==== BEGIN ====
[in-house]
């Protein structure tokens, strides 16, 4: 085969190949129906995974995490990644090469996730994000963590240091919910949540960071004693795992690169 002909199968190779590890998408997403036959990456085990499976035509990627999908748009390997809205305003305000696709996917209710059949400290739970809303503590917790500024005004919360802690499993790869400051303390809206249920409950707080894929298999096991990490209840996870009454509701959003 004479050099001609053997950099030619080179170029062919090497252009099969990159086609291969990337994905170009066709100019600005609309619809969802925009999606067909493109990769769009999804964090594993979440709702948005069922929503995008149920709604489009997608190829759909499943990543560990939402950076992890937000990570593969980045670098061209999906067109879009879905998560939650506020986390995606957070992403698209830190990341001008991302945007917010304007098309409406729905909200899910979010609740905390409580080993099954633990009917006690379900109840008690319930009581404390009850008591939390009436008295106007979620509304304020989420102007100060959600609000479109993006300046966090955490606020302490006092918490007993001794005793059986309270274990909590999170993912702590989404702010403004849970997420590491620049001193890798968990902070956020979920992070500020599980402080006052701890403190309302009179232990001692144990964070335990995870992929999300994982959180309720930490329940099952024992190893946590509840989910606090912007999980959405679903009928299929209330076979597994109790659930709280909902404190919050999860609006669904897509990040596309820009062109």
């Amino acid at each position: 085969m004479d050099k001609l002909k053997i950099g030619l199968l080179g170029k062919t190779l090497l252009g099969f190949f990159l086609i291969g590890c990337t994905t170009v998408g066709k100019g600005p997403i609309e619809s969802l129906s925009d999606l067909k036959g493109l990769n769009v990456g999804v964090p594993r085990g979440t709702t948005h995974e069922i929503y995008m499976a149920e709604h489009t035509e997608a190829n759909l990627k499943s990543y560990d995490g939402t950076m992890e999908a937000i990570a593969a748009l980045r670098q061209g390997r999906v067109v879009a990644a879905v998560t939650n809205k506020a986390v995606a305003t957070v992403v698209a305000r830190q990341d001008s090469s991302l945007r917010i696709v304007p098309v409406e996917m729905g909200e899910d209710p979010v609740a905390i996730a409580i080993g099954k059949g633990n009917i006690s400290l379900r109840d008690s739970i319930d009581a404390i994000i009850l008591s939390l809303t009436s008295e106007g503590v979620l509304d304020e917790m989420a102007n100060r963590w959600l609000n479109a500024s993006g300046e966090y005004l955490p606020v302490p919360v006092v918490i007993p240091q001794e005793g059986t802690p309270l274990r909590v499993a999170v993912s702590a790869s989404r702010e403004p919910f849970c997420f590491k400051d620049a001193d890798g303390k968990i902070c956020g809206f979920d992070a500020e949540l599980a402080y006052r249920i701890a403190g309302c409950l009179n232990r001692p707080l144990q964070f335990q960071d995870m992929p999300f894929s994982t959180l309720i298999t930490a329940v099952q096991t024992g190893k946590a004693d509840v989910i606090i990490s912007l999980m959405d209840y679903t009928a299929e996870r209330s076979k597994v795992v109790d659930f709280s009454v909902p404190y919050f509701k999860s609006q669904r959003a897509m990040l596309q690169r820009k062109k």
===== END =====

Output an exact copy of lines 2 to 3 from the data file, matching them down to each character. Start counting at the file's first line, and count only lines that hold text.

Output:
């Protein structure tokens, strides 16, 4: 085969190949129906995974995490990644090469996730994000963590240091919910949540960071004693795992690169 002909199968190779590890998408997403036959990456085990499976035509990627999908748009390997809205305003305000696709996917209710059949400290739970809303503590917790500024005004919360802690499993790869400051303390809206249920409950707080894929298999096991990490209840996870009454509701959003 004479050099001609053997950099030619080179170029062919090497252009099969990159086609291969990337994905170009066709100019600005609309619809969802925009999606067909493109990769769009999804964090594993979440709702948005069922929503995008149920709604489009997608190829759909499943990543560990939402950076992890937000990570593969980045670098061209999906067109879009879905998560939650506020986390995606957070992403698209830190990341001008991302945007917010304007098309409406729905909200899910979010609740905390409580080993099954633990009917006690379900109840008690319930009581404390009850008591939390009436008295106007979620509304304020989420102007100060959600609000479109993006300046966090955490606020302490006092918490007993001794005793059986309270274990909590999170993912702590989404702010403004849970997420590491620049001193890798968990902070956020979920992070500020599980402080006052701890403190309302009179232990001692144990964070335990995870992929999300994982959180309720930490329940099952024992190893946590509840989910606090912007999980959405679903009928299929209330076979597994109790659930709280909902404190919050999860609006669904897509990040596309820009062109």
């Amino acid at each position: 085969m004479d050099k001609l002909k053997i950099g030619l199968l080179g170029k062919t190779l090497l252009g099969f190949f990159l086609i291969g590890c990337t994905t170009v998408g066709k100019g600005p997403i609309e619809s969802l129906s925009d999606l067909k036959g493109l990769n769009v990456g999804v964090p594993r085990g979440t709702t948005h995974e069922i929503y995008m499976a149920e709604h489009t035509e997608a190829n759909l990627k499943s990543y560990d995490g939402t950076m992890e999908a937000i990570a593969a748009l980045r670098q061209g390997r999906v067109v879009a990644a879905v998560t939650n809205k506020a986390v995606a305003t957070v992403v698209a305000r830190q990341d001008s090469s991302l945007r917010i696709v304007p098309v409406e996917m729905g909200e899910d209710p979010v609740a905390i996730a409580i080993g099954k059949g633990n009917i006690s400290l379900r109840d008690s739970i319930d009581a404390i994000i009850l008591s939390l809303t009436s008295e106007g503590v979620l509304d304020e917790m989420a102007n100060r963590w959600l609000n479109a500024s993006g300046e966090y005004l955490p606020v302490p919360v006092v918490i007993p240091q001794e005793g059986t802690p309270l274990r909590v499993a999170v993912s702590a790869s989404r702010e403004p919910f849970c997420f590491k400051d620049a001193d890798g303390k968990i902070c956020g809206f979920d992070a500020e949540l599980a402080y006052r249920i701890a403190g309302c409950l009179n232990r001692p707080l144990q964070f335990q960071d995870m992929p999300f894929s994982t959180l309720i298999t930490a329940v099952q096991t024992g190893k946590a004693d509840v989910i606090i990490s912007l999980m959405d209840y679903t009928a299929e996870r209330s076979k597994v795992v109790d659930f709280s009454v909902p404190y919050f509701k999860s609006q669904r959003a897509m990040l596309q690169r820009k062109k």